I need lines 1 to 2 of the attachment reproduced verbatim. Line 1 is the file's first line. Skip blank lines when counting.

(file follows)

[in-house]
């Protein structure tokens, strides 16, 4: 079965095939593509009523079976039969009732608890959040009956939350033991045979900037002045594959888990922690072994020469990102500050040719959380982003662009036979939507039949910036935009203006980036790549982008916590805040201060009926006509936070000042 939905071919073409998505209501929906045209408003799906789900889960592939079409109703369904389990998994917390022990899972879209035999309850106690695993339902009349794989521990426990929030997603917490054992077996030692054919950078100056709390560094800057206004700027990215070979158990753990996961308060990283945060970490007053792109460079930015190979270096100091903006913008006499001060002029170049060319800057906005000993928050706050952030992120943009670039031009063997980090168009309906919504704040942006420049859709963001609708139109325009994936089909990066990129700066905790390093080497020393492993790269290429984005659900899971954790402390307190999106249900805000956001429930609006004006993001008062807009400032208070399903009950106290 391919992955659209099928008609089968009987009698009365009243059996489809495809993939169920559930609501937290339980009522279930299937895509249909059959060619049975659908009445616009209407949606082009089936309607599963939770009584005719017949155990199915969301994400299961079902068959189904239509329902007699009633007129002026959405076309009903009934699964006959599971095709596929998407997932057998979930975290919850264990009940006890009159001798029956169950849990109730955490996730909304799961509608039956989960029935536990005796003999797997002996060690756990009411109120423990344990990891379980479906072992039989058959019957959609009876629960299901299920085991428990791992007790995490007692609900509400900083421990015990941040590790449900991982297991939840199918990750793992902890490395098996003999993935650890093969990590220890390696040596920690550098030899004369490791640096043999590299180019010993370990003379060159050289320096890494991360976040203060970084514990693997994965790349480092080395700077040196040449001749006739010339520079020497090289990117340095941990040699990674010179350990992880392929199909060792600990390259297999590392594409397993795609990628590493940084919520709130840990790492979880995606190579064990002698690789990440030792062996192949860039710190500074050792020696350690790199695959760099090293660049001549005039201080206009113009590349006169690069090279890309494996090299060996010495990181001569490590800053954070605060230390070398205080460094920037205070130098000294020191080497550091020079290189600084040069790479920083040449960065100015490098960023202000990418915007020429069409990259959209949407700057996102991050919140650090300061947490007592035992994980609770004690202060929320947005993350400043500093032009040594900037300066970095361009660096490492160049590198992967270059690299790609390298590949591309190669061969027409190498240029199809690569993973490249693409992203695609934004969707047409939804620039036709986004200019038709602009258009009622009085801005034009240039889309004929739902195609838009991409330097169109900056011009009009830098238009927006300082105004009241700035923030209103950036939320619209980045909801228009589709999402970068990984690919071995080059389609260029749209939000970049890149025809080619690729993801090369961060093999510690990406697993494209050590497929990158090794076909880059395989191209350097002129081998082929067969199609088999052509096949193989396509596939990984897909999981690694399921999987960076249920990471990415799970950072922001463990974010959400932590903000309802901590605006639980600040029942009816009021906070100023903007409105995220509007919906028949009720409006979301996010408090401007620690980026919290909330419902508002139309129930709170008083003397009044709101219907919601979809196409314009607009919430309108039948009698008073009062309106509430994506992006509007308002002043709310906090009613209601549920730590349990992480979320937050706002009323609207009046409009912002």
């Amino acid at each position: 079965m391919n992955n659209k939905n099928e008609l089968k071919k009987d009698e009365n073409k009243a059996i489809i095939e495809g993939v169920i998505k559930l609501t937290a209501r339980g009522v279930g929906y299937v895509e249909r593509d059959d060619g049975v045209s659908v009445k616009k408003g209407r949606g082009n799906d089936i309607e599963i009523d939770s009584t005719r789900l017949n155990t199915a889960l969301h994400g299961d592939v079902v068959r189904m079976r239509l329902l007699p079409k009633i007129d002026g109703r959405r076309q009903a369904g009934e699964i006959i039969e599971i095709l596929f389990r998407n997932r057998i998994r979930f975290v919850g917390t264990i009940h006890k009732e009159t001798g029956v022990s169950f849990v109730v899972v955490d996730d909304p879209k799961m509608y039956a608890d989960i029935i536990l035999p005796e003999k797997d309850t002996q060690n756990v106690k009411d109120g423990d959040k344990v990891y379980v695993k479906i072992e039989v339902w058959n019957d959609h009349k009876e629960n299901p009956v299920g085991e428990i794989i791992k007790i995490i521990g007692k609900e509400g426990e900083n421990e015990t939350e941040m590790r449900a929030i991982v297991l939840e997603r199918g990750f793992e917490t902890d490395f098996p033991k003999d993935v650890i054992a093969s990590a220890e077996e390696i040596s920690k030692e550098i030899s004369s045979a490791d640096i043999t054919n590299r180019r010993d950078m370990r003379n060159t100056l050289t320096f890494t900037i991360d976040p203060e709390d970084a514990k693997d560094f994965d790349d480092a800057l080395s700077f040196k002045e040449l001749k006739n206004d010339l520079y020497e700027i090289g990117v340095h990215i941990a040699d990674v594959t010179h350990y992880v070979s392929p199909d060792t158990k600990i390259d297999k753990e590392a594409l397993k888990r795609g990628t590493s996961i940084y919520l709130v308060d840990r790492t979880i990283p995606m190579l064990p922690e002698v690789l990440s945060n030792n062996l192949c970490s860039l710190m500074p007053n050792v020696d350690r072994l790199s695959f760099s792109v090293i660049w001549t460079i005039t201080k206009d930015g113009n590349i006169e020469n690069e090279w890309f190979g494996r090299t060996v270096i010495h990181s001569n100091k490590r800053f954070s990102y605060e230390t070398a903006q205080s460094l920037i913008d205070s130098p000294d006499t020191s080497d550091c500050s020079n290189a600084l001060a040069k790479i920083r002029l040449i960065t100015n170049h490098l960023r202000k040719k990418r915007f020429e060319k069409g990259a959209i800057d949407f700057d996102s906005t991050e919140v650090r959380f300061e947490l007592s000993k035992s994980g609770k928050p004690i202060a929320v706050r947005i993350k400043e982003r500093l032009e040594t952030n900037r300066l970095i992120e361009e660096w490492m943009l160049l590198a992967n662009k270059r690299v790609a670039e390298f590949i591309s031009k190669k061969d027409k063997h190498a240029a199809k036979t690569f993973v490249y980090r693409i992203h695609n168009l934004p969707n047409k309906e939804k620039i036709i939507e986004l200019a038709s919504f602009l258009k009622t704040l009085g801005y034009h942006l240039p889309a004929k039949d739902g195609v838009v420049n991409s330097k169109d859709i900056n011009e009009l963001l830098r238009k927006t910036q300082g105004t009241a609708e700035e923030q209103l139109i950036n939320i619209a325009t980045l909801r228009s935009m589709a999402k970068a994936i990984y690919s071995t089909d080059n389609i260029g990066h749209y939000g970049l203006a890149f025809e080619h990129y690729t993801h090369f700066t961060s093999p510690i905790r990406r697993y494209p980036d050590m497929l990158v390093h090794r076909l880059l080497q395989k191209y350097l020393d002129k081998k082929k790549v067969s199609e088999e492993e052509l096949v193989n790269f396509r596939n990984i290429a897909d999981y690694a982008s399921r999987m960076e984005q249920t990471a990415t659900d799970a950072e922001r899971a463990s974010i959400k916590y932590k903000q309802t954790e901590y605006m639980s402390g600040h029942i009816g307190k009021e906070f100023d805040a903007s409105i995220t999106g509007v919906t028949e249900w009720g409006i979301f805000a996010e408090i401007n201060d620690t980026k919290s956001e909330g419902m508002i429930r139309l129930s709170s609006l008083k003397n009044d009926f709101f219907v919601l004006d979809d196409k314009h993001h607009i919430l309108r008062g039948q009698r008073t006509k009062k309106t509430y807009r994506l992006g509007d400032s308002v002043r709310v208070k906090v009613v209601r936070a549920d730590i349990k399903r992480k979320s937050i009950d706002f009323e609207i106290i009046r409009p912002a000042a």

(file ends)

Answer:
[in-house]
């Protein structure tokens, strides 16, 4: 079965095939593509009523079976039969009732608890959040009956939350033991045979900037002045594959888990922690072994020469990102500050040719959380982003662009036979939507039949910036935009203006980036790549982008916590805040201060009926006509936070000042 939905071919073409998505209501929906045209408003799906789900889960592939079409109703369904389990998994917390022990899972879209035999309850106690695993339902009349794989521990426990929030997603917490054992077996030692054919950078100056709390560094800057206004700027990215070979158990753990996961308060990283945060970490007053792109460079930015190979270096100091903006913008006499001060002029170049060319800057906005000993928050706050952030992120943009670039031009063997980090168009309906919504704040942006420049859709963001609708139109325009994936089909990066990129700066905790390093080497020393492993790269290429984005659900899971954790402390307190999106249900805000956001429930609006004006993001008062807009400032208070399903009950106290 391919992955659209099928008609089968009987009698009365009243059996489809495809993939169920559930609501937290339980009522279930299937895509249909059959060619049975659908009445616009209407949606082009089936309607599963939770009584005719017949155990199915969301994400299961079902068959189904239509329902007699009633007129002026959405076309009903009934699964006959599971095709596929998407997932057998979930975290919850264990009940006890009159001798029956169950849990109730955490996730909304799961509608039956989960029935536990005796003999797997002996060690756990009411109120423990344990990891379980479906072992039989058959019957959609009876629960299901299920085991428990791992007790995490007692609900509400900083421990015990941040590790449900991982297991939840199918990750793992902890490395098996003999993935650890093969990590220890390696040596920690550098030899004369490791640096043999590299180019010993370990003379060159050289320096890494991360976040203060970084514990693997994965790349480092080395700077040196040449001749006739010339520079020497090289990117340095941990040699990674010179350990992880392929199909060792600990390259297999590392594409397993795609990628590493940084919520709130840990790492979880995606190579064990002698690789990440030792062996192949860039710190500074050792020696350690790199695959760099090293660049001549005039201080206009113009590349006169690069090279890309494996090299060996010495990181001569490590800053954070605060230390070398205080460094920037205070130098000294020191080497550091020079290189600084040069790479920083040449960065100015490098960023202000990418915007020429069409990259959209949407700057996102991050919140650090300061947490007592035992994980609770004690202060929320947005993350400043500093032009040594900037300066970095361009660096490492160049590198992967270059690299790609390298590949591309190669061969027409190498240029199809690569993973490249693409992203695609934004969707047409939804620039036709986004200019038709602009258009009622009085801005034009240039889309004929739902195609838009991409330097169109900056011009009009830098238009927006300082105004009241700035923030209103950036939320619209980045909801228009589709999402970068990984690919071995080059389609260029749209939000970049890149025809080619690729993801090369961060093999510690990406697993494209050590497929990158090794076909880059395989191209350097002129081998082929067969199609088999052509096949193989396509596939990984897909999981690694399921999987960076249920990471990415799970950072922001463990974010959400932590903000309802901590605006639980600040029942009816009021906070100023903007409105995220509007919906028949009720409006979301996010408090401007620690980026919290909330419902508002139309129930709170008083003397009044709101219907919601979809196409314009607009919430309108039948009698008073009062309106509430994506992006509007308002002043709310906090009613209601549920730590349990992480979320937050706002009323609207009046409009912002």